Plumbing Doctor invests in new sewer replacement technology

By March 18, 2011

Plumbing Doctor, a local plumbing service provider, announced that it has invested in state-of-the-art technology called CIPP, or “cured in place pipe lining,” that will make it less expensive to replace certain sewers in Davis.

According to the company’s president, Michael Farias of Davis, this new technology will save some homeowners thousands of dollars when they replace their sewer.

The CIPP system, by manufacturer Perma Liner, allows companies to shoot an epoxy liner through an existing, damaged or root impregnated sewer pipe. Once installed, this liner is seamless and comes with a 50-year warranty. There are other forms of trenchless sewer replacements, which are sewer replacements that do not require the entire sewer line to be dug up, but other applications require two excavation pits to be dug. CIPP is the only trenchless technology on the market that requires only one excavation pit to be dug, a news release said.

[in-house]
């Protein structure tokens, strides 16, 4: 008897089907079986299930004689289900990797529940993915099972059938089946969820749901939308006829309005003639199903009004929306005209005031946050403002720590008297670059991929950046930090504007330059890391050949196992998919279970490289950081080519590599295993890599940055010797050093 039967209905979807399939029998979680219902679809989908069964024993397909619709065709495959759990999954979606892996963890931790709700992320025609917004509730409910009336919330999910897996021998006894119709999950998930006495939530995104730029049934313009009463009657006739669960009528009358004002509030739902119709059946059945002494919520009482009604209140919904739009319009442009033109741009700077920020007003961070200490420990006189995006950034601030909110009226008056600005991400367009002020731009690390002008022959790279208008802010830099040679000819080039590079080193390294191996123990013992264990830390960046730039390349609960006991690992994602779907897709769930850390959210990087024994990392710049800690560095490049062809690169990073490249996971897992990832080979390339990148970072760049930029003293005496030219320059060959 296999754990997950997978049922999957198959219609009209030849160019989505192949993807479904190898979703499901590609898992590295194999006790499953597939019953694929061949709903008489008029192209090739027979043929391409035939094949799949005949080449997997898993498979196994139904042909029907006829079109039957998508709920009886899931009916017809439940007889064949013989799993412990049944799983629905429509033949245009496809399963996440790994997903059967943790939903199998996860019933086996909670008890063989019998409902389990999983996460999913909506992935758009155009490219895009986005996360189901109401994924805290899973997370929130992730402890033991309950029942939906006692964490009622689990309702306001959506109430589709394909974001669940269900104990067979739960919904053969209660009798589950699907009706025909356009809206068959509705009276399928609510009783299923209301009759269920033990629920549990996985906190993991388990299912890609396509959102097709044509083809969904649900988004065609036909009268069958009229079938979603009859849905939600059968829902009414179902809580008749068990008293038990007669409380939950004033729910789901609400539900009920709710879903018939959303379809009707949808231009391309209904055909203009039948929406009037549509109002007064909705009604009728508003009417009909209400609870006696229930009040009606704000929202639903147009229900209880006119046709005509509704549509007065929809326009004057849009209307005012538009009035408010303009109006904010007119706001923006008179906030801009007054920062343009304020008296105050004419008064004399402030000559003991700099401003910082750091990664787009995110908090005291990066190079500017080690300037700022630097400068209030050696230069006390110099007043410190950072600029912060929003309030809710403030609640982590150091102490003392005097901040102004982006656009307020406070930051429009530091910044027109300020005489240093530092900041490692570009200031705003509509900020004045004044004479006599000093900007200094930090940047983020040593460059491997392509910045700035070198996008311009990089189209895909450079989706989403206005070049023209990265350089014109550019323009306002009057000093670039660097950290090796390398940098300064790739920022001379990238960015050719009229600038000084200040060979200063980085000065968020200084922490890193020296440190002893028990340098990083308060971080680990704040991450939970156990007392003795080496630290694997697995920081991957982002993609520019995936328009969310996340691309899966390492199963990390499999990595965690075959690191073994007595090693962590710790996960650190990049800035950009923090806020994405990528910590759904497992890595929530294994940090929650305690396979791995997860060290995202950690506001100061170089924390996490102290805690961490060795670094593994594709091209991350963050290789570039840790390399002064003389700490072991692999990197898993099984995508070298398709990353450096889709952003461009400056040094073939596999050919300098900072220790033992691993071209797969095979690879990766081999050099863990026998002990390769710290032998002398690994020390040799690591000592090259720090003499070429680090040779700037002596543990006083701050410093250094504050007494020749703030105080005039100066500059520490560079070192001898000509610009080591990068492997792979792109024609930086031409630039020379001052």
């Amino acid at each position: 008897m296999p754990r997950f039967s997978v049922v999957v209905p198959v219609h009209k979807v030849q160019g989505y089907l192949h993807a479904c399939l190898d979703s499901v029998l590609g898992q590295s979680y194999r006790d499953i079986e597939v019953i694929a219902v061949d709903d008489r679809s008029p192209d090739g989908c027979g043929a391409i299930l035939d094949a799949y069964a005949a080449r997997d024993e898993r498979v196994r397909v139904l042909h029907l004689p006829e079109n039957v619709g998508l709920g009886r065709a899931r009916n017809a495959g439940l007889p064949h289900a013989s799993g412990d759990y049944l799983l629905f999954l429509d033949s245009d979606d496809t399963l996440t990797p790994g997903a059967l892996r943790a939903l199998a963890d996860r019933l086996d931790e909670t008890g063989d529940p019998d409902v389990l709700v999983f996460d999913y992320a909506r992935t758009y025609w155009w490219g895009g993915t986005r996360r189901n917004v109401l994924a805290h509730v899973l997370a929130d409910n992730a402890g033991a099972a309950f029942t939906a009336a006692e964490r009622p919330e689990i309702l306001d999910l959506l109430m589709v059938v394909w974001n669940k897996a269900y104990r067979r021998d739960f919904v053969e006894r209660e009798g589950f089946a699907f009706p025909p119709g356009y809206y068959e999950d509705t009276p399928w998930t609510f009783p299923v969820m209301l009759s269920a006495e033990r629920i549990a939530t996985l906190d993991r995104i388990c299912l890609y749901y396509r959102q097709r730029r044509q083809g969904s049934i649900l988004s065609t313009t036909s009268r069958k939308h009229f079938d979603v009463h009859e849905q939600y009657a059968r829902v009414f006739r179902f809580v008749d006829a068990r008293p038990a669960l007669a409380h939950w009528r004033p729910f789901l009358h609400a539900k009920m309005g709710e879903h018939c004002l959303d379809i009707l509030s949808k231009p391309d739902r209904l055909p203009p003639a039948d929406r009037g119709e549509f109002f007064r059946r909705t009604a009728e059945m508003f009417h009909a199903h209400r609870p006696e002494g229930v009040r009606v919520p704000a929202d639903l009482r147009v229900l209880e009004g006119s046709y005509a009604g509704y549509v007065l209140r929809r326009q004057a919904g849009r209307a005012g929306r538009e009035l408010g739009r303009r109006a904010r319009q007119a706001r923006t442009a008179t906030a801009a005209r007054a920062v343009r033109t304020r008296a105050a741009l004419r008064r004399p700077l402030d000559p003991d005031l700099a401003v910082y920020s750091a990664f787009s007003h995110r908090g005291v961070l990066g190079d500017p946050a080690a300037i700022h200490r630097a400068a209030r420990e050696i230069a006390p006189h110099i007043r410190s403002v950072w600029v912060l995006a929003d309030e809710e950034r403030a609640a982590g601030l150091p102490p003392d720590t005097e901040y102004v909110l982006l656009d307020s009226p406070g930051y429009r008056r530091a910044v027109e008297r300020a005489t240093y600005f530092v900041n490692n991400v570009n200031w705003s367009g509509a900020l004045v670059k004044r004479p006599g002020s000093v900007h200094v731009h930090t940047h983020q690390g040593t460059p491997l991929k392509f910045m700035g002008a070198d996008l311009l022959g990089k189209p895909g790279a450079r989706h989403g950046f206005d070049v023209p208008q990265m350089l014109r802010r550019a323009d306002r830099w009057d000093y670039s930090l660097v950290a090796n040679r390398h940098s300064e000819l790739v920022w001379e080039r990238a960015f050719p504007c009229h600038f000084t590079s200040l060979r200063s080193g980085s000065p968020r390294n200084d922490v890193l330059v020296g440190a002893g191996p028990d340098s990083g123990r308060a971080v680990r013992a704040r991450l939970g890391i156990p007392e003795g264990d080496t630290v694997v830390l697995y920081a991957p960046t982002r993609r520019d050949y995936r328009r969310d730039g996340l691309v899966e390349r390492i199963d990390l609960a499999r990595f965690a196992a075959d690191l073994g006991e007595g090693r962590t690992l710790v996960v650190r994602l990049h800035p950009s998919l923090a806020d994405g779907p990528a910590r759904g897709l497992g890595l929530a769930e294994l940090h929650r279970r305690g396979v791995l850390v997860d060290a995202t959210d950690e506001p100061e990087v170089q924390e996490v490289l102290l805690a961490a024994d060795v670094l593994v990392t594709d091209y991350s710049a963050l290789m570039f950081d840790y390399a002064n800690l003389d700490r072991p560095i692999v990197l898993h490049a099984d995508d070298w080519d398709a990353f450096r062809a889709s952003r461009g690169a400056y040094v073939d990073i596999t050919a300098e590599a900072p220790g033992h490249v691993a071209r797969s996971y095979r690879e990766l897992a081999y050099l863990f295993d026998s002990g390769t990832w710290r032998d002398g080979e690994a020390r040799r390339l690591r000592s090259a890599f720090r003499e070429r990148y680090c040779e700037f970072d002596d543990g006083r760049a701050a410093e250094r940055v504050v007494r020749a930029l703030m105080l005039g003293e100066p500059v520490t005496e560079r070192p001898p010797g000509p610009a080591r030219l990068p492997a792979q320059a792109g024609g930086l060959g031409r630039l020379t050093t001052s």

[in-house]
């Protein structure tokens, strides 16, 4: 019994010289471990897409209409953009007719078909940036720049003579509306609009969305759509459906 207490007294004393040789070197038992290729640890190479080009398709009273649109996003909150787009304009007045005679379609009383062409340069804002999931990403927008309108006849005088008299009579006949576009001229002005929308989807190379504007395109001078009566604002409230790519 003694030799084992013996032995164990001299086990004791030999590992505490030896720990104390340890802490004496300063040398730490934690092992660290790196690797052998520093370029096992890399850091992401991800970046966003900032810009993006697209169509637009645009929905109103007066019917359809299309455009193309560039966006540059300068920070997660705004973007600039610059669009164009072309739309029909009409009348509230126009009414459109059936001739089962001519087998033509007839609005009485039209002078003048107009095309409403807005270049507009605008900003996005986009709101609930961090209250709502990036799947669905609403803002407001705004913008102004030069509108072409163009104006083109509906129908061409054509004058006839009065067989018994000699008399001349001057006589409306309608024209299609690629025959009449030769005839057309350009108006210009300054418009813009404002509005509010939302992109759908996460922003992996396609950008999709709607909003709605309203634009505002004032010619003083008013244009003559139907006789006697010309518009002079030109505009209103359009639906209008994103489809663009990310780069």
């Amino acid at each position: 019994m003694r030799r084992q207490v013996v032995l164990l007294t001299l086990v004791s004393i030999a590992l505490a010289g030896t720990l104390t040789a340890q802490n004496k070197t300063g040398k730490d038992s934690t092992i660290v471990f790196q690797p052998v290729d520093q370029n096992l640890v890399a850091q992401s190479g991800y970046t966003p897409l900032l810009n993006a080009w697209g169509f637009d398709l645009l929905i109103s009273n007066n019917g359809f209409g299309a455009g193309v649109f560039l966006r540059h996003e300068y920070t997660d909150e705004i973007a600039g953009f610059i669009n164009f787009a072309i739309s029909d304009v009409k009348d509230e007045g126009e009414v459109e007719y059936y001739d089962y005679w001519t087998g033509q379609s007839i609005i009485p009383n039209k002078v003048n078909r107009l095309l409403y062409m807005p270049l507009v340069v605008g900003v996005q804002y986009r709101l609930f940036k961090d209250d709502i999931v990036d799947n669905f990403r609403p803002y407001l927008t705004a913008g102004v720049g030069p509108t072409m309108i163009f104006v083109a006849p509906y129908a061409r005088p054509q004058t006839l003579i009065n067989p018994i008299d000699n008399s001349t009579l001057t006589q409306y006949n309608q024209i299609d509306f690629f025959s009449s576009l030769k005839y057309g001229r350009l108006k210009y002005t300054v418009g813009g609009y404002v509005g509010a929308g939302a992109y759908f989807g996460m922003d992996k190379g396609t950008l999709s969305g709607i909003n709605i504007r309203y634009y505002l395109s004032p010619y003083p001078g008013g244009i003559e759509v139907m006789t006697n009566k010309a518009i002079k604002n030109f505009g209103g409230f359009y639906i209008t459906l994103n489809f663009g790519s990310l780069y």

“The biggest advantage of CIPP over other trenchless sewer replacements is that you only have to dig one pit,” Farias said in the release. “For many of the rear yard sewers in town, the second excavation pit is much deeper than the first, so avoiding that dig will save a lot of time and money.”

Farias explains that the Plumbing Doctors have dug pits as deep as 14 feet, which are dangerous and very costly to excavate.

“If you have to dig past 5 feet,” he said, “OSHA requires additional safety measures, so the deeper you go, the more expensive and harder the dig is.”

Many plumbing companies in the area will not dig past 5 feet, which means that the sewer has only been partially replaced.

“Over the years, we have seen many homeowners experience sewer problems after they have paid thousands of dollars for a replacement only to discover that the plumber didn’t go all the way down and now they have failure at the deep end and must pay to complete the job properly,” Farias said.

With CIPP technology, the pipe is lined all the way down to the city tap without the expense of excavating and shoring.

Over the past few years, consumers have put off spending money on larger-ticket items because of the economy. The CIPP technology brings the price of a sewer replacement down significantly, so consumers who have a bad sewer line may consider revisiting a sewer replacement, the news release said.

Special to The Enterprise

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